Complications from liver cirrhosis are a leading cause of death in children with cystic fibrosis. Identifying children at risk for developing liver cirrhosis and halting its progression are critical to reducing liver-associated mortality.
Quantitative US imaging, such as shear-wave elastography (SWE), might improve the detection of liver fibrosis in children with cystic fibrosis (CF) over gray-scale US alone. We incorporated SWE in our pediatric CF liver disease screening program and evaluated its performance using magnetic resonance (MR) elastography.
Ninety-four children and adolescents with CF underwent 178 SWE exams, aspartate aminotransferase (AST), alanine aminotransferase (ALT), gamma-glutamyl transferase (GGT) and platelet measurements. Of these, 27 children underwent 34 MR elastography exams. We evaluated SWE performance using 6-MHz and 9-MHZ point SWE, and 9-MHz two-dimensional (2-D) SWE.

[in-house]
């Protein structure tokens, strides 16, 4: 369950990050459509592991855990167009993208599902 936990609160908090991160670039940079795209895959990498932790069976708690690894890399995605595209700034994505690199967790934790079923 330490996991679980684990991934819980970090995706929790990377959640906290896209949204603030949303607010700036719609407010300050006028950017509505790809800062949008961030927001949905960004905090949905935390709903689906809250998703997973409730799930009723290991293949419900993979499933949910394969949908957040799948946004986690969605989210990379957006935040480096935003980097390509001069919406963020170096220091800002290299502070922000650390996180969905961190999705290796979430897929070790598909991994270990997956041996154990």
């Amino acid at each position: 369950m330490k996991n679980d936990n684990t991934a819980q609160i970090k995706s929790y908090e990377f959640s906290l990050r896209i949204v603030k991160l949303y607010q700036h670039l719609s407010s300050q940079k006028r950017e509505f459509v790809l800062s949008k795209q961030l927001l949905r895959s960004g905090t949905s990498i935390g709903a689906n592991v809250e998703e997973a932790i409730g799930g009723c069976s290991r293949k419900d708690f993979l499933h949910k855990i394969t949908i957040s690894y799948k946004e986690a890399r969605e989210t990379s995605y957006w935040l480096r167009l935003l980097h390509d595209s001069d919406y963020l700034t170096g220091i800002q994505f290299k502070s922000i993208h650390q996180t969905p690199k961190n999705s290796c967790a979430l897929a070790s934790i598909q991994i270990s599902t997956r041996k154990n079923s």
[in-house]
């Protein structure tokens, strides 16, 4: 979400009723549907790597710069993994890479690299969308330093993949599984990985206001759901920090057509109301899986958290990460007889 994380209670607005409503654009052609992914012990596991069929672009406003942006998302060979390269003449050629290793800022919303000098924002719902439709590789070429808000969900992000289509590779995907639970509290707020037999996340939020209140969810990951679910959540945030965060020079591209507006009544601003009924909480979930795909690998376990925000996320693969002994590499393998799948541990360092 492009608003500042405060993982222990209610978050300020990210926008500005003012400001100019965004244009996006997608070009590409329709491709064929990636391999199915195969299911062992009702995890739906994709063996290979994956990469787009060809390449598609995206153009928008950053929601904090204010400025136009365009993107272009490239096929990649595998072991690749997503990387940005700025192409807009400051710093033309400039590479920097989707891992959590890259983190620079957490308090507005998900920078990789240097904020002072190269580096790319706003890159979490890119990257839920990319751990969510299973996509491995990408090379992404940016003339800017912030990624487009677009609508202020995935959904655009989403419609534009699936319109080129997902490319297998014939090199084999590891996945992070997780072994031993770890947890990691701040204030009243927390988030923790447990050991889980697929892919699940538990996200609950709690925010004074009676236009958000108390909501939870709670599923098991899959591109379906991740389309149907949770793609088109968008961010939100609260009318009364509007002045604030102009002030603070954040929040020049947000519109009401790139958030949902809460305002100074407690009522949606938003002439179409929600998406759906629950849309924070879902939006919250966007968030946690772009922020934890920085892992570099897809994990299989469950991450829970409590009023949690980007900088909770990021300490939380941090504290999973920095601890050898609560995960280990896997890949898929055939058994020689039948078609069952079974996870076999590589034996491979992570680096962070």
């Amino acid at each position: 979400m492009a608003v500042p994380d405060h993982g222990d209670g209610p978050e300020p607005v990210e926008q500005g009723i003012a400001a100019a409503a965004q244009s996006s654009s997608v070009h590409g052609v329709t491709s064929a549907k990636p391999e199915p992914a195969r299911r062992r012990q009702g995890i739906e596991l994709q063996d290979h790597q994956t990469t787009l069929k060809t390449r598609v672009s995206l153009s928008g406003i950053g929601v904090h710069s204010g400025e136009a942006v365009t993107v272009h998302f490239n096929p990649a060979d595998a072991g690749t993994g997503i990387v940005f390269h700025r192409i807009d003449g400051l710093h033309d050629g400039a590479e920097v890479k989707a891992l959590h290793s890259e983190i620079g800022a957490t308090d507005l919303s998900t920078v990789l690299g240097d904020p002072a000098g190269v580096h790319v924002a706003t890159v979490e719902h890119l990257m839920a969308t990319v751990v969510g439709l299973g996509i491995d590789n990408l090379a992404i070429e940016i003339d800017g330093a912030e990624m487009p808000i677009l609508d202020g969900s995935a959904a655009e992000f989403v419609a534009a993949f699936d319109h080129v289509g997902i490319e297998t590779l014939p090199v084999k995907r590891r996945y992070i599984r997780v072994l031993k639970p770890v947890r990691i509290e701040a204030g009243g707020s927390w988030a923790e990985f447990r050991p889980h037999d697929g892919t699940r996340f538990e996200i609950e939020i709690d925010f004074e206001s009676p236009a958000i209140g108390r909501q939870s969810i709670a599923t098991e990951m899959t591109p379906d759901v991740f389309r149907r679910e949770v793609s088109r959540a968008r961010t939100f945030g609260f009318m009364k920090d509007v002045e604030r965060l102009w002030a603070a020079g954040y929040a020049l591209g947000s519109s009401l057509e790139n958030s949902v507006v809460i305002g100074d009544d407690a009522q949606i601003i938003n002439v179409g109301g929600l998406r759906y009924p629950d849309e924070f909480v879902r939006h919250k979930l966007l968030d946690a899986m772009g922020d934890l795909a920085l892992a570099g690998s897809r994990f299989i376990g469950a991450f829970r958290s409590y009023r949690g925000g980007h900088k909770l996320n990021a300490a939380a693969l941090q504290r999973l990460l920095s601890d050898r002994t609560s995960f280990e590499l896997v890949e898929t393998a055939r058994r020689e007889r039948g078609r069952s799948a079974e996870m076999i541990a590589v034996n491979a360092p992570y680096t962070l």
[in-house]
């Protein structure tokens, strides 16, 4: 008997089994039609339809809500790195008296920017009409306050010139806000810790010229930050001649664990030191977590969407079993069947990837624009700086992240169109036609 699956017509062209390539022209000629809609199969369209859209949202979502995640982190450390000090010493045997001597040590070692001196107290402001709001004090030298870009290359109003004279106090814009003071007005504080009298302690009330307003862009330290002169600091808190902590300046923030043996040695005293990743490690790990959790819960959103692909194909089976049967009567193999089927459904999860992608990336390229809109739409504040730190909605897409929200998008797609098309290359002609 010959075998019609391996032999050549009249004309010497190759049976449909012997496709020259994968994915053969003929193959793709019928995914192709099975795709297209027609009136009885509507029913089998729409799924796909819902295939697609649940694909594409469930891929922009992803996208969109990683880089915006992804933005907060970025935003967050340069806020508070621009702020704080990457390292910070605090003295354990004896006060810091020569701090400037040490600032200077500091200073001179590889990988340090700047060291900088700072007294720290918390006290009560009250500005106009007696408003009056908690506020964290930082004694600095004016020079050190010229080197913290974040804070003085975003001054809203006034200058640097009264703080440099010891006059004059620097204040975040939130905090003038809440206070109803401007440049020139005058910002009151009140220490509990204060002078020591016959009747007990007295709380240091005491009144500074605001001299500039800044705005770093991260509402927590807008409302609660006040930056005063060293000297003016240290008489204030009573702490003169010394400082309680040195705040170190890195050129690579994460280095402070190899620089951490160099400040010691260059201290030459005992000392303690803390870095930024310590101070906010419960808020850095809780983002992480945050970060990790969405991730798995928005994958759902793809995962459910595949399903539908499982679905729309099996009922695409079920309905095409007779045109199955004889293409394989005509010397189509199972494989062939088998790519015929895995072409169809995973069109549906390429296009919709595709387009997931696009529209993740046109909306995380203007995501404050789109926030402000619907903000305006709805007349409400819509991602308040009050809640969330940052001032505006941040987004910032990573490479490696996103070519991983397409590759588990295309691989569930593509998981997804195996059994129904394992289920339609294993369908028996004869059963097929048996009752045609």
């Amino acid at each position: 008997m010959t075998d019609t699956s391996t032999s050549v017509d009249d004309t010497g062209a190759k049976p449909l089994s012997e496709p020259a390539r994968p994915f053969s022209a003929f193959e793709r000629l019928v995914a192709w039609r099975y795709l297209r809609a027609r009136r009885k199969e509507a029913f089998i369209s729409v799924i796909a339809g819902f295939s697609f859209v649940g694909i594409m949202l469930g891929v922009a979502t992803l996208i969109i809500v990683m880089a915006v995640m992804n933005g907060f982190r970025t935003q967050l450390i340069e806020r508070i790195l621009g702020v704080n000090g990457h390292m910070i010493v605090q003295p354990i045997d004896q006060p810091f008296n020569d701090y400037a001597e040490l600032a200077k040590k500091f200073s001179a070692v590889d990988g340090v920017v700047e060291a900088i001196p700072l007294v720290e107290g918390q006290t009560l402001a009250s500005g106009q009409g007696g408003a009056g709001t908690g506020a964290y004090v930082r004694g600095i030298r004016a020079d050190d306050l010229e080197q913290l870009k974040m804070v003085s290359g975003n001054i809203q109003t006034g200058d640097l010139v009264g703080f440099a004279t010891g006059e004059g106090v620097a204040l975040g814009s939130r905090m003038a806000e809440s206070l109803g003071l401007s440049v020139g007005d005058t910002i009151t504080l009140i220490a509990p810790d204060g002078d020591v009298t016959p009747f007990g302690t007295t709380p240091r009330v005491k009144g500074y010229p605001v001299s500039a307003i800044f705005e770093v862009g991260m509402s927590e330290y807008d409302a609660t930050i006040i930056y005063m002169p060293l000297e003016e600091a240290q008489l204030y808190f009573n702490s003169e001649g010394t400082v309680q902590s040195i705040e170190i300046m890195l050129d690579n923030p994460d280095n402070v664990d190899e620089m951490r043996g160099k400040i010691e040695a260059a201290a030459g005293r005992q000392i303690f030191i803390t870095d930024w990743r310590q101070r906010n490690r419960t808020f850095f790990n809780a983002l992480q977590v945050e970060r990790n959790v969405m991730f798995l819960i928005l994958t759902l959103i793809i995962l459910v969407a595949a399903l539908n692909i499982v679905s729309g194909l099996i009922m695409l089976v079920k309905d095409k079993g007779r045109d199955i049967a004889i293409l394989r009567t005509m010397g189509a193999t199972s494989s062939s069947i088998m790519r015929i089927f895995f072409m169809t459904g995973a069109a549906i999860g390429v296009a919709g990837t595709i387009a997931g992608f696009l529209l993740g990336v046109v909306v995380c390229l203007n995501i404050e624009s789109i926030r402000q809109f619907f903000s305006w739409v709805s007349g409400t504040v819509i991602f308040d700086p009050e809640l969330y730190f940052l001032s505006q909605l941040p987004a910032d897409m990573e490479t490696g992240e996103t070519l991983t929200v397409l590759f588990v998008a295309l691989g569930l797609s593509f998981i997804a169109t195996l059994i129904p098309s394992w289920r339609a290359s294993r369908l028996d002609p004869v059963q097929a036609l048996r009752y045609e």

The 6-MHz point SWE was the only method that correlated with MR elastography (r=0.52; 95% confidence interval [CI] 0.20-0.74; P=0.003). SWE of 1.45 m/s distinguished normal from abnormal MR elastography (79% sensitivity, 100% specificity, 100% positive predictive value [PPV], 55% negative predictive value [NPV], area under the receiver operating characteristic [AUROC] curve 0.94). SWE of 1.84 m/s separated mild-moderate (3.00-4.77 kPa) from severe (>4.77 kPa) MR elastography (88% sensitivity, 86% specificity, 78% PPV, 93% NPV, AUROC 0.79). Elevations of AST, ALT, GGT and thrombocytopenia were associated with higher SWE. AST-to-platelet ratio index of 0.42, fibrosis-4 of 0.29, and GGT-to-platelet ratio of 1.43 all had >95% NPV for SWE >1.84 m/s.
Given its correlation with MR elastography, SWE might be a clinically useful predictor of liver fibrosis. We identified imaging criteria delineating the use of SWE to identify increased liver stiffness in children with CF. With multicenter validation, these data might be used to improve the detection and monitoring of liver fibrosis in children with CF.